Pray your brains out, but don’t hold your breath


Grief made me so crazy I prayed to God for help. 

I prayed for two years after my wife died. There is some unfinished business I need to talk to her about, to explain, to apologize for. I sat in the dead room in the house we lived in, the house she died in, and waited for a sign, a signal, a beep, a bop, a ping, a bing, a ringadingding, anything to indicate receipt of said prayer.

Beep! Your prayer has been received and will be duly considered. Due to the large number of prayers received every nanosecond we cannot guarantee a response in your lifetime. Your prayer is number nine hundred and ninety nine godzillion in the queue. We appreciate your patience.

You feel like saying fuckyou but you don’t because you don’t want to aggravate the Supreme Bozo in Charge of Prayers. Even thinking that might be enough to put the kibosh on your prayer. So you play along with the beatific bureaucracy — I’m sorry I called you a bozo, your Sublimeness, just kidding, you know me, just foolin’ around, I’ve always been a kidder, me and Margot.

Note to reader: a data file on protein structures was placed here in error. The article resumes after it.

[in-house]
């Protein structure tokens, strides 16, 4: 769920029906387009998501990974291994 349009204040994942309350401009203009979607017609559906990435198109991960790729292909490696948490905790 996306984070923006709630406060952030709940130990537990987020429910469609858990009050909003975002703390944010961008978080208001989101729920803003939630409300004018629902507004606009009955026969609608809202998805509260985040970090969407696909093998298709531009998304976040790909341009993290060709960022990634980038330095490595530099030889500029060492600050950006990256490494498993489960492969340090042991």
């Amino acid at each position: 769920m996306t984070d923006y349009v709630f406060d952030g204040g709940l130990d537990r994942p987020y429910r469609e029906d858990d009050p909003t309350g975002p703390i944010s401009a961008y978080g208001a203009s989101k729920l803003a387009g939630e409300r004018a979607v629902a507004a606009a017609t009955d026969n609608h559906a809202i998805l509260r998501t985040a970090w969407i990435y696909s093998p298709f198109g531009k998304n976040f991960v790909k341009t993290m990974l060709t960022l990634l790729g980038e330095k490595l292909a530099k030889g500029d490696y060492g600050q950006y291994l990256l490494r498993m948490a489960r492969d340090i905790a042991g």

Me praying for two years is nothing. There are untold millions of people who pray all their lives, years and years without an answer. Even their dying breath is a prayer. And then it’s too late. Then it’s just a deep dive into darkness.

I’m done. I am all through praying to God. It’s a waste of time. Does “He” take me for a fool? Well, I’m not a fool. I can be foolish and I can act like a fool and be guilty of tomfoolery, but when it comes to native intelligence I’m a regular aborigine. 

From now on I will address my prayers to someone I have more faith in, someone who is actually visible and whose achievements are a matter of public record, and who, in fact, is almost as powerful as God, with super powers that include creating life. Check them out.

I am referring of course to the Silver Surfer.

Back to the front page